As I write this, surrounded by towering Douglas firs in the Pacific Northwest, I am very far removed from the open prairies of Central Montana, but for the past few months, my mind has often been wandering through the expansive Northern Great Plains. My student partner, Lani, and I have been working with the Range Monitoring Group, a collaborative group of ranchers, scientists, and nonprofit conservation organizations, to study how to operationalize monitoring of key rangeland health indicators to assist ranchers in Central Montana monitor resources and adapt their management practices. The key indicator list is very manageable—13 ecological indicators, plus 8 socioeconomic ones—but the true challenge comes when you try to understand how those indicators came together.
The list of indicators first came to us from the Montana office of the World Wildlife Fund. It was compiled based on a vast array of protocols, certifications and programs, and through collaborative efforts by federal agencies, nonprofits, and rancher coalitions across the U.S. The work of each of these organizations is commendable, as evidenced by the fact that most documents arrived at very similar indicators and explanations for why those are important for rangeland health. However, while these repeated appearances were a criterion used by WWF to identify the most valuable indicators, I cannot help but remark that this overlap is also, in essence, a redundant use of resources to arrive at similar conclusions.
I can only imagine being a rancher looking to get involved in range monitoring –or any form of holistic or regenerative management– and finding myself looking at that same array of documents. The overwhelming diversity of programs and certifications might come as a blessing to ranchers who have the time to find just the perfect one for their land, but it might also be off-putting to ranchers who are just testing the waters and learning the ropes. Since all those agencies and organizations have the same goal of preserving healthy grassland ecosystems, could there be a case for collaboration and better use of individual resources to, for example, operationalize the same indicators for different eco-regions or to fit different state regulations? Could we arrive at a synergy where a wildlife-focused nonprofit can refine biodiversity indicators, a soil health-focused institute can do the same for soil indicators, and state agencies can connect these indicators with funded monitoring programs in each region, among other contributions?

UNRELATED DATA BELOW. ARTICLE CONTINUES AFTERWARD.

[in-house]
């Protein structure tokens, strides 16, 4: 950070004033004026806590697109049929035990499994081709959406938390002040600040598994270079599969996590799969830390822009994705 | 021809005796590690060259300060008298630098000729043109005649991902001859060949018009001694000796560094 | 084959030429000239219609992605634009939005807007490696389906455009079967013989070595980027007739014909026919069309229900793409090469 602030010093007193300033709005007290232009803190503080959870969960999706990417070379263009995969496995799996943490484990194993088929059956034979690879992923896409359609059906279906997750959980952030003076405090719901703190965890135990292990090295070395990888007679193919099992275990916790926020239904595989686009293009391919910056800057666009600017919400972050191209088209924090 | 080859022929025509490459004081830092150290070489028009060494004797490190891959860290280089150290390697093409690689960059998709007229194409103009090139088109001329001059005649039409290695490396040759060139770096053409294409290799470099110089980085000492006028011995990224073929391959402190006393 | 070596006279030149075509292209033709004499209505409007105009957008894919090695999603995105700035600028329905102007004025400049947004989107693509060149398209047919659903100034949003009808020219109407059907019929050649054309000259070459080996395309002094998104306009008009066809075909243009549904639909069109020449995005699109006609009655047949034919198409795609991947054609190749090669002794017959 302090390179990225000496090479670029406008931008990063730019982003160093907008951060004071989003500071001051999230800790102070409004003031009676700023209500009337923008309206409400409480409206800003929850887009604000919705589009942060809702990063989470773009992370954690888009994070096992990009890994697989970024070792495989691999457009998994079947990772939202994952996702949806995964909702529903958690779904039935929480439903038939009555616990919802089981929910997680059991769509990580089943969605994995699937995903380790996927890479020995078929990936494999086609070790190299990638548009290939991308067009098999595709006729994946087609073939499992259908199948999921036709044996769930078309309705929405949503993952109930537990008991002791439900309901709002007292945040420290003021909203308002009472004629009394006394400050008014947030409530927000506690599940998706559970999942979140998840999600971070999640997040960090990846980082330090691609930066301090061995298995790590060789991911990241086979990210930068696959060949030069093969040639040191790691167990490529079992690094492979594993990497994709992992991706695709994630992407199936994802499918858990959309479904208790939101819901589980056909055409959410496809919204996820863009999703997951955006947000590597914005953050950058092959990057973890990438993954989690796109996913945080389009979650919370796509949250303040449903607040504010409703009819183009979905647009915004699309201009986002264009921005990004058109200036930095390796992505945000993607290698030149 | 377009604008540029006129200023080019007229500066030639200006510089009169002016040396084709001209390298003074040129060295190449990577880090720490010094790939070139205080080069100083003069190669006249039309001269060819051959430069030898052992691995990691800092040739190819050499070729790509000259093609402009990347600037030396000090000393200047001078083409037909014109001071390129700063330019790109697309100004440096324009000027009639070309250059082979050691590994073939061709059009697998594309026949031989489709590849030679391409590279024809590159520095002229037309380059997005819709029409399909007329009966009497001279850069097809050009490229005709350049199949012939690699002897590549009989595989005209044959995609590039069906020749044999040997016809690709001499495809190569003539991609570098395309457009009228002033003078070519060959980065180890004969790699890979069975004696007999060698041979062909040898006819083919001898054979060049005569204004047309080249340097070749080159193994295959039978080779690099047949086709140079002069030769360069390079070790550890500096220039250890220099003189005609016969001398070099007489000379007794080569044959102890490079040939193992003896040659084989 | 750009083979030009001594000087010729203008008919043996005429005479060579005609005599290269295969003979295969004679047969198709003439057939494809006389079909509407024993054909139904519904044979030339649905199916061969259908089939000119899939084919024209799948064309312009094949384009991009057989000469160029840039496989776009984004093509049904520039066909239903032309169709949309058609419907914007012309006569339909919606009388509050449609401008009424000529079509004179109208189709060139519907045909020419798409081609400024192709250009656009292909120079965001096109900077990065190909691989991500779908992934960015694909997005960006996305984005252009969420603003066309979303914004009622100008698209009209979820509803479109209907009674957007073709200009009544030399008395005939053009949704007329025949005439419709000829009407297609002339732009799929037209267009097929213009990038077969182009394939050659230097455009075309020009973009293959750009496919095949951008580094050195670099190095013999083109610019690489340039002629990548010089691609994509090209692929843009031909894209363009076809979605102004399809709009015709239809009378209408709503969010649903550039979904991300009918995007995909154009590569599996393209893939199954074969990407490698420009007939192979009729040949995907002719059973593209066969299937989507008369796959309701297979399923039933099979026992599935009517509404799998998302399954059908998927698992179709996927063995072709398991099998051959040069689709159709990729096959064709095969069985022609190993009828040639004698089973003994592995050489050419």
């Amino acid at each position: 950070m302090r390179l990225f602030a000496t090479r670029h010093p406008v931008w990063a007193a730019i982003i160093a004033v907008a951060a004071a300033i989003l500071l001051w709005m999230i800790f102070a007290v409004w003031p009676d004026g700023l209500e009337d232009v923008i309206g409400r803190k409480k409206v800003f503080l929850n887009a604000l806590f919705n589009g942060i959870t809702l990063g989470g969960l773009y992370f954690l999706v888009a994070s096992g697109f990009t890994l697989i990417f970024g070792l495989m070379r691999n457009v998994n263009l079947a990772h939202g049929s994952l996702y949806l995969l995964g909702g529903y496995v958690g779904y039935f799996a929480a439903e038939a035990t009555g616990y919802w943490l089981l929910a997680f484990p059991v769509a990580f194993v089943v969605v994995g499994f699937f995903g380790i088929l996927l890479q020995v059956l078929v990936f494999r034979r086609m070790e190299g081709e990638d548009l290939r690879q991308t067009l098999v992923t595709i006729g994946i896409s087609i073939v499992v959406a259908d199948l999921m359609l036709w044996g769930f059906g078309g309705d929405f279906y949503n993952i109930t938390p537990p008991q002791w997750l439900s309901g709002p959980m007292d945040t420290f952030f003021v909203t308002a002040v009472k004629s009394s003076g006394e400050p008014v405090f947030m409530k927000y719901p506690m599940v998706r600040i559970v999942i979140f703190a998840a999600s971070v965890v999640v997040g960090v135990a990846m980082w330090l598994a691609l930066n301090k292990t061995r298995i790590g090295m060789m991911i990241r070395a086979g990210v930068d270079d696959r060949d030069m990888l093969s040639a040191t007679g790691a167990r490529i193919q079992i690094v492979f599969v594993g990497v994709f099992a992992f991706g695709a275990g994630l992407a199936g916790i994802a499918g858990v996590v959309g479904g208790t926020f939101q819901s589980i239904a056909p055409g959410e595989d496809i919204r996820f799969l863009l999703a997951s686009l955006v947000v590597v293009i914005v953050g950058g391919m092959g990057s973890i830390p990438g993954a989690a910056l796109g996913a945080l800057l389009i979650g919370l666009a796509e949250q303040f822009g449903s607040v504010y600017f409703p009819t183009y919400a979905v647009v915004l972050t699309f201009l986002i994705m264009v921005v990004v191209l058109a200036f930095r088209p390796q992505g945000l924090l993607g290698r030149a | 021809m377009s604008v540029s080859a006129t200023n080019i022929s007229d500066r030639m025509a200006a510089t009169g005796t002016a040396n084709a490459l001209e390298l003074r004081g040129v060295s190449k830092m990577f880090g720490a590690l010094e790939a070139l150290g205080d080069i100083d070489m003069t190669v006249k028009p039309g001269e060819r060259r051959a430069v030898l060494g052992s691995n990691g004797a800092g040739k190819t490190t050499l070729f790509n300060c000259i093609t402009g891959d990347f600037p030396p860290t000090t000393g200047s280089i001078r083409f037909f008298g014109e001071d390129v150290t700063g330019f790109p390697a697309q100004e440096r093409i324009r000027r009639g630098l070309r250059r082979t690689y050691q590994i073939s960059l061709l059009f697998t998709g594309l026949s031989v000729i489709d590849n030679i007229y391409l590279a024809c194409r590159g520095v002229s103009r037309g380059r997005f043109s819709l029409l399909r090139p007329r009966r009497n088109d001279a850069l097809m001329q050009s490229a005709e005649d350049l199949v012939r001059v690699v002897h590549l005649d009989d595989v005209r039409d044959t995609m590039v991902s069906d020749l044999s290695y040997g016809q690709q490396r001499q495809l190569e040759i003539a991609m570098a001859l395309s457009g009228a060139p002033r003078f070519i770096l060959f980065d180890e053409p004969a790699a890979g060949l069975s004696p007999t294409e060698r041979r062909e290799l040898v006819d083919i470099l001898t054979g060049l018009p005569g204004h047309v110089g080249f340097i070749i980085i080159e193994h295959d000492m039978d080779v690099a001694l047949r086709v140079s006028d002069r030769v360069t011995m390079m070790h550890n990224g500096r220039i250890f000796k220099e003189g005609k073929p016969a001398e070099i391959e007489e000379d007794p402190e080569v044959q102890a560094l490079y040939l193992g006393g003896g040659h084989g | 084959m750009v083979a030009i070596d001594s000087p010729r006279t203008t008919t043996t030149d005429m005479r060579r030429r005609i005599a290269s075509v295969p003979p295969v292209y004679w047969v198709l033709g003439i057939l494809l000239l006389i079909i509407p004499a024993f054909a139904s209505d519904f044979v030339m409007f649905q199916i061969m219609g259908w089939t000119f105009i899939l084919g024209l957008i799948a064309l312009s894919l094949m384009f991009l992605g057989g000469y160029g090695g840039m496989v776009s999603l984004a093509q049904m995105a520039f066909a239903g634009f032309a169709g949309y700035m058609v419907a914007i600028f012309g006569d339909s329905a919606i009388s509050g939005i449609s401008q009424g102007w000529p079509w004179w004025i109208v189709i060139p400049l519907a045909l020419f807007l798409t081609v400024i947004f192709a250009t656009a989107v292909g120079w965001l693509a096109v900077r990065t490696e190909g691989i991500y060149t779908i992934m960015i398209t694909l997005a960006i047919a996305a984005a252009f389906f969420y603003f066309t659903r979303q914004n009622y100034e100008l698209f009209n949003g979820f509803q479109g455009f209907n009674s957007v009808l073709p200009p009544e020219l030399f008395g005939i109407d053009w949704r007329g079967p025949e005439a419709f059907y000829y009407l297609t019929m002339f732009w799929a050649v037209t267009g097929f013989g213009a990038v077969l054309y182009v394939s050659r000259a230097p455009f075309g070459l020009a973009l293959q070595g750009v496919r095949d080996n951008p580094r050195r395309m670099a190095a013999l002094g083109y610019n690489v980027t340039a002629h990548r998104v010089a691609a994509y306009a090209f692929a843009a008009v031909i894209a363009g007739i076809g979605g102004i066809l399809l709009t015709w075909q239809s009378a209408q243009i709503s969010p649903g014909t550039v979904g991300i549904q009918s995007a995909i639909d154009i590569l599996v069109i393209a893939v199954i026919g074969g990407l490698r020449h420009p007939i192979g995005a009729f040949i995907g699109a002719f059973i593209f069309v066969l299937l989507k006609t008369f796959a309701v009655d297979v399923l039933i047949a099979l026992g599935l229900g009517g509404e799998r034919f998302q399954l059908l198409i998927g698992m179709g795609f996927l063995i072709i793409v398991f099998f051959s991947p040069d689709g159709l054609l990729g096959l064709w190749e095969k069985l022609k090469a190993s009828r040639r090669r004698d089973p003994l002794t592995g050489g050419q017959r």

When you learn that native grasslands are among the most endangered ecosystems in North America, it’s only natural to feel that any and all resources devoted to the cause are precious. How those resources are used and shared will matter to ranchers and others working at the ground level, but also at the level of organizations striving to be leaders in private grassland conservation. Finally, and most importantly, it will be absolutely paramount to acknowledge that what we are trying to preserve is not just a landscape but a culture and a way of life: Gratitude to ranchers who continue to preserve these rich and biodiverse prairie ecosystems, together with a truly collaborative and grounded approach that fits their needs, should always be a priority.
Laura González Mantecón, Research Assistant| Laura González Mantecón is a Master of Environmental Management candidate at the Yale School of the Environment. She is interested in the intersection of ecosystem conservation and rural development and in the incorporation of traditional knowledge and community-led planning into management practices as part of the broader goal of addressing climate change and environmental inequities. Before coming to YSE, Laura worked in outdoor and international education, and she became enamored by the Western landscapes while living and skiing in the Canadian Rockies. See what Laura has been up to. | Blog